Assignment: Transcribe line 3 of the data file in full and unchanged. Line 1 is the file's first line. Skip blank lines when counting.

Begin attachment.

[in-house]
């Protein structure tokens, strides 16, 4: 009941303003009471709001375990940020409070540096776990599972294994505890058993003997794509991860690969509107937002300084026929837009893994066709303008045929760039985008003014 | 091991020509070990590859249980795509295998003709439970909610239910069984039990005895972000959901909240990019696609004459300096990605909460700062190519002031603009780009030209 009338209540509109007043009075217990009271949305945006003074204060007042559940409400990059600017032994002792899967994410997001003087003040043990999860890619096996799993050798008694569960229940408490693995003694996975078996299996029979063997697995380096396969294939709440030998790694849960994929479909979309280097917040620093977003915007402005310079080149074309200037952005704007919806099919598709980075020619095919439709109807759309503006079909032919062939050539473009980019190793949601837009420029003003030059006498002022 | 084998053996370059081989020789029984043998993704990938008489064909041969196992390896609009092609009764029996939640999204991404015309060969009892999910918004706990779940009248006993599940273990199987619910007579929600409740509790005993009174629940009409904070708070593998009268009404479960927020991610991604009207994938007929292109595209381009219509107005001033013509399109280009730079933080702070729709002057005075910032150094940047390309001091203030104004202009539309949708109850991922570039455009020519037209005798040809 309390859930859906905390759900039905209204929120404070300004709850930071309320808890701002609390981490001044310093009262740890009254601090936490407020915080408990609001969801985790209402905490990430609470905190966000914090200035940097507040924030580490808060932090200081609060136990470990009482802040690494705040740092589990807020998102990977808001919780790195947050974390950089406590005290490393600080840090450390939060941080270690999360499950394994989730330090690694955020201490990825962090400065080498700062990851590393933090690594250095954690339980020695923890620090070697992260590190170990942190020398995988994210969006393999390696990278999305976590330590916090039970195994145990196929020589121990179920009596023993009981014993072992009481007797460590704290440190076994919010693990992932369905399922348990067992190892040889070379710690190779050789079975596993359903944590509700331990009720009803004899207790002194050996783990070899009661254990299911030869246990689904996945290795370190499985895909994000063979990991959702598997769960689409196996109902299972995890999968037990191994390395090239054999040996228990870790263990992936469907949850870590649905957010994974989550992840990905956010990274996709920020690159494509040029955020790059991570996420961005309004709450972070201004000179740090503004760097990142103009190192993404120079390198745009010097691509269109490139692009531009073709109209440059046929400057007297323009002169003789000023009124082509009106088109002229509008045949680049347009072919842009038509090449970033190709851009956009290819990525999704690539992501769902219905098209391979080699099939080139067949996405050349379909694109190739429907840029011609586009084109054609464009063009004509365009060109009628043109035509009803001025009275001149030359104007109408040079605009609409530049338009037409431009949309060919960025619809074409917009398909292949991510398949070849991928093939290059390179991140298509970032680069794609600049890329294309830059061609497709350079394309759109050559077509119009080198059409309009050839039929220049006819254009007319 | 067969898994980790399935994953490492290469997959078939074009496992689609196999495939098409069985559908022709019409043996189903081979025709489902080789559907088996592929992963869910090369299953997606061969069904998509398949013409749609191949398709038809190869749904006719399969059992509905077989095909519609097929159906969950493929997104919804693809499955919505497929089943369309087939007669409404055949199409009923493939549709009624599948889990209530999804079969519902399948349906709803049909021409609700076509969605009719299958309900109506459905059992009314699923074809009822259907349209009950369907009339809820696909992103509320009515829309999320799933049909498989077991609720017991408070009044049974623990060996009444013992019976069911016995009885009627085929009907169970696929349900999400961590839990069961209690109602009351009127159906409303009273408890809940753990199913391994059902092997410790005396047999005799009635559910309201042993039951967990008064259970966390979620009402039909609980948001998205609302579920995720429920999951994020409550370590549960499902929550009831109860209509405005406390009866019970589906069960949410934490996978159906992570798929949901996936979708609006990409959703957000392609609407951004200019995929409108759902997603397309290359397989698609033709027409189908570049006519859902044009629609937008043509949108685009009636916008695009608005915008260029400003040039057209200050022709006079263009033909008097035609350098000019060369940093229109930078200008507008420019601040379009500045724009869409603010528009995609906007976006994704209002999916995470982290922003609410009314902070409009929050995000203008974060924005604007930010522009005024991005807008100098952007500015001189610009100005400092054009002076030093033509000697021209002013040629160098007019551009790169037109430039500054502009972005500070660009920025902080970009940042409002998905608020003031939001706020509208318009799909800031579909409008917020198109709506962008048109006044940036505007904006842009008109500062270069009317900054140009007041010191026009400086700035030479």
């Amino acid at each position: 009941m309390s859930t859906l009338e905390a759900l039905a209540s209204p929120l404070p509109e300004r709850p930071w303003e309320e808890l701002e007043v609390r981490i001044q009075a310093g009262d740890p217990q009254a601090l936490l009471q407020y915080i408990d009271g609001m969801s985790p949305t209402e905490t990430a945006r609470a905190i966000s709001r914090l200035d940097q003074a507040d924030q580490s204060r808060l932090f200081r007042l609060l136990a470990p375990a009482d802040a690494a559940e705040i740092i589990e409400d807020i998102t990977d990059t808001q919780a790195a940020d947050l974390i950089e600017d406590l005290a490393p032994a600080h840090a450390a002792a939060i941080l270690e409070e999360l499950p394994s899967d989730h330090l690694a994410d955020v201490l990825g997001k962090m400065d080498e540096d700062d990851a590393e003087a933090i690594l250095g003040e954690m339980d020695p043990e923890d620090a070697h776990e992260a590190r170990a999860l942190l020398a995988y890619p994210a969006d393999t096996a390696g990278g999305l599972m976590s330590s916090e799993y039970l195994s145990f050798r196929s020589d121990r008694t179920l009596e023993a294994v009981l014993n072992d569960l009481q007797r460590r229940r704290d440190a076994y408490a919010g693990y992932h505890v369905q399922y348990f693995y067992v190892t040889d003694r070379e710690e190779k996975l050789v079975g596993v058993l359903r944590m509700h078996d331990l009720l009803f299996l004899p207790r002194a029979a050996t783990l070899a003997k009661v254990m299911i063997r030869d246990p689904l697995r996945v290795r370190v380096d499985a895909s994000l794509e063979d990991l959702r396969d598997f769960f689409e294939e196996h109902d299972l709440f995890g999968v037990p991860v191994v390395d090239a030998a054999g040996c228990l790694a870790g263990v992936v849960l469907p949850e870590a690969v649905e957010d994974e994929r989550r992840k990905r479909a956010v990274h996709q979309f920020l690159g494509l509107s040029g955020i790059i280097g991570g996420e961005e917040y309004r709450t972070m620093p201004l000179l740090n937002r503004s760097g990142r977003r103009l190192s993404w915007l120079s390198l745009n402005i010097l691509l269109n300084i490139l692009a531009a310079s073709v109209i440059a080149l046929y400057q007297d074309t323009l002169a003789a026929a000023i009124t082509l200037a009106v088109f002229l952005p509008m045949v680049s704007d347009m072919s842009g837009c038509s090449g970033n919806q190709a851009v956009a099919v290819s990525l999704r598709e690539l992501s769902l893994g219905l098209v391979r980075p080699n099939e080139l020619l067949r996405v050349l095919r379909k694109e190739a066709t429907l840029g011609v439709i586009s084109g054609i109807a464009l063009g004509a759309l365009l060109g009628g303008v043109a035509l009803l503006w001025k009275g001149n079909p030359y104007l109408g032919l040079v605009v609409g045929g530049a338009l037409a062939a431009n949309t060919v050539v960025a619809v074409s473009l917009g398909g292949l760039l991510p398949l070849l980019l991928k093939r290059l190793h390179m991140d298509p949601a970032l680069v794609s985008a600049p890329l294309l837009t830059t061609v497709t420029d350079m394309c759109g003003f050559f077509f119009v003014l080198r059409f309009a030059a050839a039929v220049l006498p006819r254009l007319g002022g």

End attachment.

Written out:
């Amino acid at each position: 009941m309390s859930t859906l009338e905390a759900l039905a209540s209204p929120l404070p509109e300004r709850p930071w303003e309320e808890l701002e007043v609390r981490i001044q009075a310093g009262d740890p217990q009254a601090l936490l009471q407020y915080i408990d009271g609001m969801s985790p949305t209402e905490t990430a945006r609470a905190i966000s709001r914090l200035d940097q003074a507040d924030q580490s204060r808060l932090f200081r007042l609060l136990a470990p375990a009482d802040a690494a559940e705040i740092i589990e409400d807020i998102t990977d990059t808001q919780a790195a940020d947050l974390i950089e600017d406590l005290a490393p032994a600080h840090a450390a002792a939060i941080l270690e409070e999360l499950p394994s899967d989730h330090l690694a994410d955020v201490l990825g997001k962090m400065d080498e540096d700062d990851a590393e003087a933090i690594l250095g003040e954690m339980d020695p043990e923890d620090a070697h776990e992260a590190r170990a999860l942190l020398a995988y890619p994210a969006d393999t096996a390696g990278g999305l599972m976590s330590s916090e799993y039970l195994s145990f050798r196929s020589d121990r008694t179920l009596e023993a294994v009981l014993n072992d569960l009481q007797r460590r229940r704290d440190a076994y408490a919010g693990y992932h505890v369905q399922y348990f693995y067992v190892t040889d003694r070379e710690e190779k996975l050789v079975g596993v058993l359903r944590m509700h078996d331990l009720l009803f299996l004899p207790r002194a029979a050996t783990l070899a003997k009661v254990m299911i063997r030869d246990p689904l697995r996945v290795r370190v380096d499985a895909s994000l794509e063979d990991l959702r396969d598997f769960f689409e294939e196996h109902d299972l709440f995890g999968v037990p991860v191994v390395d090239a030998a054999g040996c228990l790694a870790g263990v992936v849960l469907p949850e870590a690969v649905e957010d994974e994929r989550r992840k990905r479909a956010v990274h996709q979309f920020l690159g494509l509107s040029g955020i790059i280097g991570g996420e961005e917040y309004r709450t972070m620093p201004l000179l740090n937002r503004s760097g990142r977003r103009l190192s993404w915007l120079s390198l745009n402005i010097l691509l269109n300084i490139l692009a531009a310079s073709v109209i440059a080149l046929y400057q007297d074309t323009l002169a003789a026929a000023i009124t082509l200037a009106v088109f002229l952005p509008m045949v680049s704007d347009m072919s842009g837009c038509s090449g970033n919806q190709a851009v956009a099919v290819s990525l999704r598709e690539l992501s769902l893994g219905l098209v391979r980075p080699n099939e080139l020619l067949r996405v050349l095919r379909k694109e190739a066709t429907l840029g011609v439709i586009s084109g054609i109807a464009l063009g004509a759309l365009l060109g009628g303008v043109a035509l009803l503006w001025k009275g001149n079909p030359y104007l109408g032919l040079v605009v609409g045929g530049a338009l037409a062939a431009n949309t060919v050539v960025a619809v074409s473009l917009g398909g292949l760039l991510p398949l070849l980019l991928k093939r290059l190793h390179m991140d298509p949601a970032l680069v794609s985008a600049p890329l294309l837009t830059t061609v497709t420029d350079m394309c759109g003003f050559f077509f119009v003014l080198r059409f309009a030059a050839a039929v220049l006498p006819r254009l007319g002022g």